Optimism is in our national DNA. That makes the fact that 64 percent of Americans (Rasmussen) believe our country is headed in the wrong direction a deeply troubling testament to the depth of our nation's economic hardship. Without a doubt, many in Washington — either through design or neglect — seem resigned to writing our national epitaph rather than restoring the foundations of economic promise.
But they're wrong. The case for our economic comeback already has been written. The rapid development of new technologies and techniques for the cultivation and use of abundant domestic energy sources once again promises to power a new American century. But our nation's economic comeback depends on access to affordable energy.
Energy — like anything else — is more affordable when it is more abundant. Time and again, extreme environmental interests have attempted to micromanage the market, resulting in dangerous boondoggles like Cap and Trade and Solyndra. We can't fix our energy problems by inventing false markets like Cap and Trade or by subsidizing renewables while penalizing traditional, domestic energy.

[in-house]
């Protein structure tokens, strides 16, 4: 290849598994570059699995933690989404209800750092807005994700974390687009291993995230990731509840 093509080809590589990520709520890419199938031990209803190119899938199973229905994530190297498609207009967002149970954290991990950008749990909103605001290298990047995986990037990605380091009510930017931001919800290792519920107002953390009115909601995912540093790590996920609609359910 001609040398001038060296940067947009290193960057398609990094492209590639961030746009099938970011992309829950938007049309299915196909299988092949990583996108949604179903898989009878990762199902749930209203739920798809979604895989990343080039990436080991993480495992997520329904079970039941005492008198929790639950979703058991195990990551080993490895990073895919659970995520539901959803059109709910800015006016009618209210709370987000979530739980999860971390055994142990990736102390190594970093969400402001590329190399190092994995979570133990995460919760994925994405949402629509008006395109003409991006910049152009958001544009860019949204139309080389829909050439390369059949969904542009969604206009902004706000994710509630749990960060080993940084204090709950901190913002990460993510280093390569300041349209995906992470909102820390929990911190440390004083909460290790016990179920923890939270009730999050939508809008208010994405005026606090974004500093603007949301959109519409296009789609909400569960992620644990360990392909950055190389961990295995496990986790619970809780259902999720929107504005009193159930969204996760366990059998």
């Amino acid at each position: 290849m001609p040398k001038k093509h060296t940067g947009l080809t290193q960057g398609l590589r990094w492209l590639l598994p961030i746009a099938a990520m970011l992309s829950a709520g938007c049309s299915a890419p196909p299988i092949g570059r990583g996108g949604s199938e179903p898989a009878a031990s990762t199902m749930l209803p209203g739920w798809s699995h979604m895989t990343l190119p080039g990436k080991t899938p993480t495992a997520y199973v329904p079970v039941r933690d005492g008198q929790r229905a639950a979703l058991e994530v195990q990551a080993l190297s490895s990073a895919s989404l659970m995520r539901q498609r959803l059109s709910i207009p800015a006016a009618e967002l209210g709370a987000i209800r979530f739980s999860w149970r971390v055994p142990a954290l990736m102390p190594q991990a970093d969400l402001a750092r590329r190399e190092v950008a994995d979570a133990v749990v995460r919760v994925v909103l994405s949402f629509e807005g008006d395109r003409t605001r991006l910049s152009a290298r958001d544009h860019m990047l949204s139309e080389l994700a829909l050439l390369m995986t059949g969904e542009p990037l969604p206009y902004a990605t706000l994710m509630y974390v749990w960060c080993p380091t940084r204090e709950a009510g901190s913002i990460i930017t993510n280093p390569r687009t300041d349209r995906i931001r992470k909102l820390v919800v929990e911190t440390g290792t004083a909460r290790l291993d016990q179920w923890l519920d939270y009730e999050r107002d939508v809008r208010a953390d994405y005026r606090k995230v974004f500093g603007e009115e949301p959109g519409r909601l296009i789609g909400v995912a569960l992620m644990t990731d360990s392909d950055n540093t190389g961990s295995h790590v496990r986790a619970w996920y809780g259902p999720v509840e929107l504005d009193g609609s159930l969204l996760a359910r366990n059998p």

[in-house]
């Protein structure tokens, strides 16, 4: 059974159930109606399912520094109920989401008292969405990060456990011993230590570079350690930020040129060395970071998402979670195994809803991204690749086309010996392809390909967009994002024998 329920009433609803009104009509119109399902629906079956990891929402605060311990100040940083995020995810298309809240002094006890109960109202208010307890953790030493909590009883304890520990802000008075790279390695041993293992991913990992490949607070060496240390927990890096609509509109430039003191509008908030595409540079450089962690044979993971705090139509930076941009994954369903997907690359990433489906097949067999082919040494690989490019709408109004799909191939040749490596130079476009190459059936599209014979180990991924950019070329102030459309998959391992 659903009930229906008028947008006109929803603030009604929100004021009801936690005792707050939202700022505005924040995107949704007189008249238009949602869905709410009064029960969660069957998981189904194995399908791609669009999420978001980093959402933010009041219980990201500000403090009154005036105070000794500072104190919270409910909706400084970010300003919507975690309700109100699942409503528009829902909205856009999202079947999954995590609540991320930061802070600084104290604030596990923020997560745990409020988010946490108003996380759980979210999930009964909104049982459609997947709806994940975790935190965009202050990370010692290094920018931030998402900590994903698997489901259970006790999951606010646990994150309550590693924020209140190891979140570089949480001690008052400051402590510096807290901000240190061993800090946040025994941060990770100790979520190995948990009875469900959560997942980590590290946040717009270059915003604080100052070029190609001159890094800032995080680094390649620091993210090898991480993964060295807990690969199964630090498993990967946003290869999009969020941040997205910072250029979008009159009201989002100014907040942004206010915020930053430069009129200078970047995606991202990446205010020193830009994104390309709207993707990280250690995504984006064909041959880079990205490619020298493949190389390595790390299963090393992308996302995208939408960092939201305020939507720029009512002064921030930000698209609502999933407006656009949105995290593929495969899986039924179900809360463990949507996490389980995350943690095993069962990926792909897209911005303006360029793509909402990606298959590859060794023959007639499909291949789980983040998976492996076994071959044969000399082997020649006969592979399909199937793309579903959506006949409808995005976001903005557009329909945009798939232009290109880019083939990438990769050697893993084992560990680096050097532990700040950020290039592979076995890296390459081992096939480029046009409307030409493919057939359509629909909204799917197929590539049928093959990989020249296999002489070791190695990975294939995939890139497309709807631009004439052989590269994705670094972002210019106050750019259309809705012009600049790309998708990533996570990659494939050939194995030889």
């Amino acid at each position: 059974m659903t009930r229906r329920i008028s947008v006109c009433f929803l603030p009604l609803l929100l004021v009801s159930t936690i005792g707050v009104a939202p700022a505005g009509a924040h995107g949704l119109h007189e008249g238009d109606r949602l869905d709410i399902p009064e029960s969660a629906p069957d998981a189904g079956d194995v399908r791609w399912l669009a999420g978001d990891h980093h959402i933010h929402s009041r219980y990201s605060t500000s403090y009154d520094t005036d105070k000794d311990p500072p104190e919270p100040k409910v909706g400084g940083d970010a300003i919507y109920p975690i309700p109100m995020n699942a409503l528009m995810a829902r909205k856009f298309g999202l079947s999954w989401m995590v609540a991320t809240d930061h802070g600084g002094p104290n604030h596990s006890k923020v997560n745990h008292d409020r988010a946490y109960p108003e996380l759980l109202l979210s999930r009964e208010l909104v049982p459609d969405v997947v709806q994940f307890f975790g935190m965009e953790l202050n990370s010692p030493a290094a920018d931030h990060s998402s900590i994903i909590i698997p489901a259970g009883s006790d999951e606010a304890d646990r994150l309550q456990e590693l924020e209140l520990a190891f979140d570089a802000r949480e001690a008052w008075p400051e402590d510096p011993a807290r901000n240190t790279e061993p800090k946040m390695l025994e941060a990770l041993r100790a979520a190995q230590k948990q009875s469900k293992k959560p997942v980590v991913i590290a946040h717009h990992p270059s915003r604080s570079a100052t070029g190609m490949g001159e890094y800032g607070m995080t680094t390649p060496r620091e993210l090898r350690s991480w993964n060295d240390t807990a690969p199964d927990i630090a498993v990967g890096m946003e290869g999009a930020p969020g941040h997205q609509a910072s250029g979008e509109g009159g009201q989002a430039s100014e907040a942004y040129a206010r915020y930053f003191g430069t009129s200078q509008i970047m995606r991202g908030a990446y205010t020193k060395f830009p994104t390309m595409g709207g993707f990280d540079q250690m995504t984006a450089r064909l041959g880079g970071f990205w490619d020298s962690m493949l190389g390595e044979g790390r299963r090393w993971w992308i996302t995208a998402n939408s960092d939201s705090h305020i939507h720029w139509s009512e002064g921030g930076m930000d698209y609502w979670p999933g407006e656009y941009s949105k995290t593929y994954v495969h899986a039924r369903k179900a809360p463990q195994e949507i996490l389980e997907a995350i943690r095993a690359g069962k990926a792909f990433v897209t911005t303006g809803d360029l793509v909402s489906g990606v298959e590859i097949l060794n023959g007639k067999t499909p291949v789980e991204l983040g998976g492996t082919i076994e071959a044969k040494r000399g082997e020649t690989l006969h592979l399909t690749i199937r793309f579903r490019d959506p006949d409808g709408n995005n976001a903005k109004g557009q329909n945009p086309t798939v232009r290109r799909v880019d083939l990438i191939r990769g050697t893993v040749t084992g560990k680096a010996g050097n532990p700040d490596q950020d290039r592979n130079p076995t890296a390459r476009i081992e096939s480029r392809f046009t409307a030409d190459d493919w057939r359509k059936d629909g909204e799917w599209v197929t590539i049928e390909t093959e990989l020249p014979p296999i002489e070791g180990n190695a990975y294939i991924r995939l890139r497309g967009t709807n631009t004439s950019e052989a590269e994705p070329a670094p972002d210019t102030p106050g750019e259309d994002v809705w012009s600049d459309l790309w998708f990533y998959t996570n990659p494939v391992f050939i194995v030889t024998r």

We don't need false markets; we need free markets. The right strategy is to develop more domestic energy, reduce government red tape and promote greater affordability for consumers. Such a strategy incorporates a more commonsense, market-driven approach. We don't need to shortchange ratepayers or drive up the price of electricity and fuel by foisting impossible renewable energy standards on businesses and then demanding that consumers choose between "expensive" on one hand and "unworkable" on the other.
Beware environmentalists bearing gifts. In Florida, former Governor Charlie Crist's energy program was based on inventing fictitious markets and establishing utterly unattainable standards for renewable energy. Florida wasn't alone; the model had been replicated in states across the country, pushed behind-the-scenes by environmental interest groups. Despite its focus on developing alternative energy sources, Crist's plan was functionally an "all eggs in one basket" approach to energy policy because it attempted to disrupt the marketplace and cheat consumers out of their right to make decisions. Worse still, Florida's consumers ended up paying the price for government's misguided attempts to micromanage their economic decisions.
Pursuing diverse and affordable sources – both above ground and below – will mean reliable energy options for all Americans. That's an "all of the above" energy strategy. And that's the right formula for an economic comeback.